Roy BUCHANAN takes in the romantic instrumental ‘Secret Love’ which has an electric chorus of beauty, it’s inspiringly sharp…This album, too short, still remains a jewel from end to end and I wager that it will incite you to discover more of the discography of this hugely talented guitarist. Thank Angel Air for this reissue, along with an audio interview where the musician talks about his career.
Highlands Magazine (Translated – November 2018)
Originally released in 1980, My Babe caused Guitar Player magazine to cite Roy Buchanan as “having one of the greatest tones of all time.” Buchanan is remembered by many as the man who turned down the guys in The Rolling Stones when they asked him to replace guitarist Brian Jones way back when. In the long run, it turned out that Roy made a very smart decision because he opted to focus on his own career rather than join a band. (Having two gold albums under your best is nothing to sneeze at.) At one point, Eric Clapton said Buchanan was “the best [guitarist] in the world.” Sadly, Roy passed away back in 1988.
But thanks to reissues like this, his music lives on and is now appreciated by music fans worldwide in the twenty-first century. The tracks on My Babe are a good example of why Buchanan’s music has such staying power. These rockin’ bluesy tracks showcase a man who really could make a guitar speak. And Roy had a really cool raspy voice that provided the perfect focal point for his rockin’ sound. In addition to the nine tracks from the original album, this reissue also includes a lengthy thirty minute interview from 1980. Hard driving tracks include “You Gotta Let Me Know,” “Secret Love,” “Dr. Rock & Roll,” and “Blues For Gary.”
babysue (November 2018)
Buchanan’s melodic improvisation on an instrumental ‘Secret Love’ and inventiveness of his playing on ‘Blues For Gary’ are mind-blowing and when, virtually out of the blue he launches his massively distorted, lightning fast solo on ‘You Gotta Let Me Know’ it’s hard not to fall off one’s seat in amazement…an interesting thirty-minute contemporary interview is added.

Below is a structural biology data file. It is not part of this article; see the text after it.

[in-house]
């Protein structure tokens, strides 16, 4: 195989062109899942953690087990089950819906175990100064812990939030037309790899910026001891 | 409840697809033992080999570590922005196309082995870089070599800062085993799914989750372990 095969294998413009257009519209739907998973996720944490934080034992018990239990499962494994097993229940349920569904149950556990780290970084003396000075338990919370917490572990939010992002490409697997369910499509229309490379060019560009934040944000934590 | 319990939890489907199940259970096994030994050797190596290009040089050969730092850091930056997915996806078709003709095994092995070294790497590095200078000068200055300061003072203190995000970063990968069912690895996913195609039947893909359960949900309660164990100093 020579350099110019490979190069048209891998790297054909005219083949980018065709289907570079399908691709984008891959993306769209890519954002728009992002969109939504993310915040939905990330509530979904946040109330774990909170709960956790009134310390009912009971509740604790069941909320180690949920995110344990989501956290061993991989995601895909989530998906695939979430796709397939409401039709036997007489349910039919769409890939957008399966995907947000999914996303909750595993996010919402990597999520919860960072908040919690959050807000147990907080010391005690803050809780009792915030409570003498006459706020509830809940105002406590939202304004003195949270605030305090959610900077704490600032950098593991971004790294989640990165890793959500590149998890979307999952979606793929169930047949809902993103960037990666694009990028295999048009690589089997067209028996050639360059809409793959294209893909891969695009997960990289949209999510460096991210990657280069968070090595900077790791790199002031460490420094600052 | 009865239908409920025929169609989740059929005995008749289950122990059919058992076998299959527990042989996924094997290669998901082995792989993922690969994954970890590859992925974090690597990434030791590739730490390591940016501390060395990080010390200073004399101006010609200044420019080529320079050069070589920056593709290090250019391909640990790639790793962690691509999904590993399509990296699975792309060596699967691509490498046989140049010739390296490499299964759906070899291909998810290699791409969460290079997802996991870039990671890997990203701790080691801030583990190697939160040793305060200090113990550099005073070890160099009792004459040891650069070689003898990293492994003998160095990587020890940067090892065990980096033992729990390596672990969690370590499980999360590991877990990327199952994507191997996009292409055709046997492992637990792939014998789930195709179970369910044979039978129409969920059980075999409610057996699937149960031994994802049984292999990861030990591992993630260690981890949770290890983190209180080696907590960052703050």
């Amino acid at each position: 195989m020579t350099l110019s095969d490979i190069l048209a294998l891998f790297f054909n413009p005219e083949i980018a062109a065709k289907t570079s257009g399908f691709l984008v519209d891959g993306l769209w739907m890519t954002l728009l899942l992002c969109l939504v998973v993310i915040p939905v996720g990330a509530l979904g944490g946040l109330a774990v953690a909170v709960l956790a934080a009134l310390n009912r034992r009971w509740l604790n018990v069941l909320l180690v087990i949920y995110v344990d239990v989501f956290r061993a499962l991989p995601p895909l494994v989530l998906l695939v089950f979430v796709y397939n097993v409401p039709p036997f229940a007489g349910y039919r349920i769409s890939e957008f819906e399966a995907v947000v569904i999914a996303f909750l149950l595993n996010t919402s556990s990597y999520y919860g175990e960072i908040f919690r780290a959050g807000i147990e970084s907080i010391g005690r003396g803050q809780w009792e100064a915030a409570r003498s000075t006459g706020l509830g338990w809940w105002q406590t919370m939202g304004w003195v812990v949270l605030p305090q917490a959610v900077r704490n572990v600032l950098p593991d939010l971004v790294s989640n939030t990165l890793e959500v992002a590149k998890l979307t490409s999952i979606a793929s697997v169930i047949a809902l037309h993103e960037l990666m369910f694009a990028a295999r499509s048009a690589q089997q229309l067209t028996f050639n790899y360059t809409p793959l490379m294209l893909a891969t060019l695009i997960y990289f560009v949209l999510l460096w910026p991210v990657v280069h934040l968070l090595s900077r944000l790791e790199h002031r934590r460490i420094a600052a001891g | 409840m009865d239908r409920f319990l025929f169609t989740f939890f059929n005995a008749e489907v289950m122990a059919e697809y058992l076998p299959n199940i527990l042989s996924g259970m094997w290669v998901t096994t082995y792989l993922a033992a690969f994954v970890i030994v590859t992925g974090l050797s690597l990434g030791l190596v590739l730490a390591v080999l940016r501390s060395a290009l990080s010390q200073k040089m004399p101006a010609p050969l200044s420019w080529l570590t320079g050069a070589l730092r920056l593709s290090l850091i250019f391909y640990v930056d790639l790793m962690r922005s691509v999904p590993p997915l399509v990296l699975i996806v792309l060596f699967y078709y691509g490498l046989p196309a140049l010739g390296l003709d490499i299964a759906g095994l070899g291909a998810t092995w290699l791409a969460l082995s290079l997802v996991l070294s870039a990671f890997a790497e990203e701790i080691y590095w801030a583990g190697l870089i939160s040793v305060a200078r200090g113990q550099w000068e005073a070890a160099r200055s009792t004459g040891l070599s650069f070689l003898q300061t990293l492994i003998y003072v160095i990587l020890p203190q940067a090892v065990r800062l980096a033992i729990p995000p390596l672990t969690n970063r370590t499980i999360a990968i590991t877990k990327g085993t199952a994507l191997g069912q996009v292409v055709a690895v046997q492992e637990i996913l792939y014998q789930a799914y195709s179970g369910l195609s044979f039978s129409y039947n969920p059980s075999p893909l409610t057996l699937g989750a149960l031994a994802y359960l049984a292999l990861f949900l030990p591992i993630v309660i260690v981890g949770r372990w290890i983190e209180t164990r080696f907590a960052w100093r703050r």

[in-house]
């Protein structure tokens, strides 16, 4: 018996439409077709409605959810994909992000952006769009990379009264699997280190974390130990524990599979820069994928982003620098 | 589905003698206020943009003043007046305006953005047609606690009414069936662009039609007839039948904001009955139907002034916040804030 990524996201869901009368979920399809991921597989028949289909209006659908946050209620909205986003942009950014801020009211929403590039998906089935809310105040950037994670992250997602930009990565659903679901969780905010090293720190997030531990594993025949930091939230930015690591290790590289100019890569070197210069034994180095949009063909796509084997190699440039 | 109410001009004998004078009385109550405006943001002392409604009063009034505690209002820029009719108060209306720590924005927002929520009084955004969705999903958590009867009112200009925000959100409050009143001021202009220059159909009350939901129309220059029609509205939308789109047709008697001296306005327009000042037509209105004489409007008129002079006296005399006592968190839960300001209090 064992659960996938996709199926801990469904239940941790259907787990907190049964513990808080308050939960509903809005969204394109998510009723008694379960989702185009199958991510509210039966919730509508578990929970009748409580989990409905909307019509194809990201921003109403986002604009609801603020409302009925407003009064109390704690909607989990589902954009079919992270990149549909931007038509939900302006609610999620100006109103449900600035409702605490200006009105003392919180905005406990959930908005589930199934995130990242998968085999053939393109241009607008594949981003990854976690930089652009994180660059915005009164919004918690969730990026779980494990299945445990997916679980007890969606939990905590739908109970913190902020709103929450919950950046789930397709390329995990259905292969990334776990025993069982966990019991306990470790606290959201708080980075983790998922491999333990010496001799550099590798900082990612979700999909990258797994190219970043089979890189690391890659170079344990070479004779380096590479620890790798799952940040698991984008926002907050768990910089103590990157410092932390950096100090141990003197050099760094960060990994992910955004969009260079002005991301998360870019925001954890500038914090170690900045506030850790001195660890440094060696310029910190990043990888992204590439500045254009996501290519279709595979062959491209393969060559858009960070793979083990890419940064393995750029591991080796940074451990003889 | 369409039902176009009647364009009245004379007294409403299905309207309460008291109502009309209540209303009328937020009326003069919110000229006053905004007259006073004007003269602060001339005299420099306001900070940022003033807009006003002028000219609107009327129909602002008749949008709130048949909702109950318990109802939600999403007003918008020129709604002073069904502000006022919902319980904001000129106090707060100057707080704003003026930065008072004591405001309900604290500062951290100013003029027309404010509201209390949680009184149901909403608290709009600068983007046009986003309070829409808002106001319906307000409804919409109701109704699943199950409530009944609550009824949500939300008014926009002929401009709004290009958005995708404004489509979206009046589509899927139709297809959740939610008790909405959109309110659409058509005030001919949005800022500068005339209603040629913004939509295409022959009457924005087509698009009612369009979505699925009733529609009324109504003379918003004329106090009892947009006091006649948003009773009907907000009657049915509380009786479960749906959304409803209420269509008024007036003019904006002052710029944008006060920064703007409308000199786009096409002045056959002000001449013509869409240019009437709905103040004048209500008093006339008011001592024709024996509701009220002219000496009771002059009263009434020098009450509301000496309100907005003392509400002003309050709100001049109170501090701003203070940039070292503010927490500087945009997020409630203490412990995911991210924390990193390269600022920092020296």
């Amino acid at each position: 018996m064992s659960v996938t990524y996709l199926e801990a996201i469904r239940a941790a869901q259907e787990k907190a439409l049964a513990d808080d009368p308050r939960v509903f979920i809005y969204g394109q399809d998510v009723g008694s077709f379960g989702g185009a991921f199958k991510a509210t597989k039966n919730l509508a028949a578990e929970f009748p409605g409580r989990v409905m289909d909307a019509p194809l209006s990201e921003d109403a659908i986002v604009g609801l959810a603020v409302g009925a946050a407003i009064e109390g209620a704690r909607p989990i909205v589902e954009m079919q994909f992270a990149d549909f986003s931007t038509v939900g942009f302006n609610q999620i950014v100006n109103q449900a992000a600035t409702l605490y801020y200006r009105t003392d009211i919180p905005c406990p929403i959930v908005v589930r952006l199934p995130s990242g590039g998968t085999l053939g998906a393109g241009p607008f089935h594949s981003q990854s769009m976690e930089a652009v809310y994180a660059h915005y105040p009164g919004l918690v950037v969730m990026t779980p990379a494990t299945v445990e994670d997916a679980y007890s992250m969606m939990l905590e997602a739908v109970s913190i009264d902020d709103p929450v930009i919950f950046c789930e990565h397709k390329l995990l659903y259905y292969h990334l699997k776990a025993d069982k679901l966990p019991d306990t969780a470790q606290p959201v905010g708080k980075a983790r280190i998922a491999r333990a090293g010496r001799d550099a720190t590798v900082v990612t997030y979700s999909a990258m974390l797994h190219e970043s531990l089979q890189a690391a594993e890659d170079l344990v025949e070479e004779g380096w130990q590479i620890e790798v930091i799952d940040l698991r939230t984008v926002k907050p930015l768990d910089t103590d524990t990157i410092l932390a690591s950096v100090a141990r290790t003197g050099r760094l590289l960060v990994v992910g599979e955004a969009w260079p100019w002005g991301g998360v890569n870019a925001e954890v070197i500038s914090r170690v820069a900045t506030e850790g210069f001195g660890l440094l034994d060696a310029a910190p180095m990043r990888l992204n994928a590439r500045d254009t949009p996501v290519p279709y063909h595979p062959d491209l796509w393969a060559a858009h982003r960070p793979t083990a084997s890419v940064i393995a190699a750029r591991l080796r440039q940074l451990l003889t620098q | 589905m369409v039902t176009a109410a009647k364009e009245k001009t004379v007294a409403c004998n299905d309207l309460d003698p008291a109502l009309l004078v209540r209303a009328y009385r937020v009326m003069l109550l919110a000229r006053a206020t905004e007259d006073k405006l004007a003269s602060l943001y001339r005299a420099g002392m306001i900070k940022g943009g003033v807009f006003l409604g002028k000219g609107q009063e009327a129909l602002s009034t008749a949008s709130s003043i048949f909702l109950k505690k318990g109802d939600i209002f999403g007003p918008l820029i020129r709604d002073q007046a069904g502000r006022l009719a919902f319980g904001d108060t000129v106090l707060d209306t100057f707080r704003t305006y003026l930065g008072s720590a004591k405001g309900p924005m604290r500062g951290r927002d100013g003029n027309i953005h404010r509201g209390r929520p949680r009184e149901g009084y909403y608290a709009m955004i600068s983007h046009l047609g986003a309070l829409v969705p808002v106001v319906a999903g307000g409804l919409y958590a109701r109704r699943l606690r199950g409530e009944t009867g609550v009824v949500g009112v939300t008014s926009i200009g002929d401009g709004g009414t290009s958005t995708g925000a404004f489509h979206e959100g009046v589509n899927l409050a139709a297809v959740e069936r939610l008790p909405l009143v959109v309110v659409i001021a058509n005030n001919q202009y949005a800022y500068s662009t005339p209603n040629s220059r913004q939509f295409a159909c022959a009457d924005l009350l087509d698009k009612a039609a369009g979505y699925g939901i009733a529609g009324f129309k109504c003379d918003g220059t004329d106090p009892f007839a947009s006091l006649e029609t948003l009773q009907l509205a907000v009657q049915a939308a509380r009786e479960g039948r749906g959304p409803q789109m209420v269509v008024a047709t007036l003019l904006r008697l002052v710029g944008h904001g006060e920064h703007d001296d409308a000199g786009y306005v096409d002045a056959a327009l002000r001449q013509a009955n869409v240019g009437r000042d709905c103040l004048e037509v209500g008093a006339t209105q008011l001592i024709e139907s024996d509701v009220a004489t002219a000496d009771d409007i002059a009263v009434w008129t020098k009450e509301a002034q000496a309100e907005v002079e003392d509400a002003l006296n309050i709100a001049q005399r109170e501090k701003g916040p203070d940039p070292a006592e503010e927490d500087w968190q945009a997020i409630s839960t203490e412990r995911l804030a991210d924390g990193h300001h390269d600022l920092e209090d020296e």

Blues In Britain (October 2018)
…from today’s perspective the tight pulse of “You Gotta Let Me Know” must be a perfect example of how sexed-up – and at the same time, intelligent – the marriage of blues to disco can be, Buchanan’s six strings going for filigree groans, while keyboard player Paul Jacobs’ vocal attack feels more gracious than wild here. The disposition will be reversed with the title track where Roy’s reserve is lifted to set his liquid licks and Paul’s roar and piano roll free, although there’s also mellifluous, if muscular, suppleness to “It Should’ve Been Me” which could easily challenge Gladys Knight’s version of this classic.
Just as scintillating, “Lack Of Funk” may focus on the era-favored rhythm and fail, had it not been for the hot handling of a fretboard and the “Entrance Of The Gladiators” quote close to the song’s coda, and “Dr. Rock & Roll” is too glossy and superfluous for Buchanan – saved only by his group’s vigor. That’s what’s missing from the unhurried reading of “Dizzy Miss Lizzy” whose dancefloor destination feels good nevertheless, yet the master’s tone on “Secret Love” demonstrates enchanting transparency, his Telecaster imitating mandolin and pedal steel along the way. Further down the line, “My Sonata” – one of the two instrumentals Roy penned for this project – embraces penumbral romance, albeit not to the extent of “Blues For Gary” that’s deeply emotional, especially when upper regions of the neck are caressed.